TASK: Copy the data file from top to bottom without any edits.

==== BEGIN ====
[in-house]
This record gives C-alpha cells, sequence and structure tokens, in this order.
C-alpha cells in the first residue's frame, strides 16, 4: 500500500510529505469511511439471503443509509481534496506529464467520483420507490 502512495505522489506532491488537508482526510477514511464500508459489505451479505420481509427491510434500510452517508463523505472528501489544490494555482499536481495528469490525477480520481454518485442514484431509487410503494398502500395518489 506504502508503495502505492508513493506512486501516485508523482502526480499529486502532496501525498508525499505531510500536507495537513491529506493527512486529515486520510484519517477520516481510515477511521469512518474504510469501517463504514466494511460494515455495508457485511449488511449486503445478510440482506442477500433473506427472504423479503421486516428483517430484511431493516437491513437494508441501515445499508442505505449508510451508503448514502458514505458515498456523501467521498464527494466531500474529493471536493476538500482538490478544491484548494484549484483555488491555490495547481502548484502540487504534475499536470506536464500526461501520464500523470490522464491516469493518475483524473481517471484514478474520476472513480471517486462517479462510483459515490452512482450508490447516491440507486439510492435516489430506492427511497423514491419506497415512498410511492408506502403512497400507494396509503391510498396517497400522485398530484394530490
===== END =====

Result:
[in-house]
This record gives C-alpha cells, sequence and structure tokens, in this order.
C-alpha cells in the first residue's frame, strides 16, 4: 500500500510529505469511511439471503443509509481534496506529464467520483420507490 502512495505522489506532491488537508482526510477514511464500508459489505451479505420481509427491510434500510452517508463523505472528501489544490494555482499536481495528469490525477480520481454518485442514484431509487410503494398502500395518489 506504502508503495502505492508513493506512486501516485508523482502526480499529486502532496501525498508525499505531510500536507495537513491529506493527512486529515486520510484519517477520516481510515477511521469512518474504510469501517463504514466494511460494515455495508457485511449488511449486503445478510440482506442477500433473506427472504423479503421486516428483517430484511431493516437491513437494508441501515445499508442505505449508510451508503448514502458514505458515498456523501467521498464527494466531500474529493471536493476538500482538490478544491484548494484549484483555488491555490495547481502548484502540487504534475499536470506536464500526461501520464500523470490522464491516469493518475483524473481517471484514478474520476472513480471517486462517479462510483459515490452512482450508490447516491440507486439510492435516489430506492427511497423514491419506497415512498410511492408506502403512497400507494396509503391510498396517497400522485398530484394530490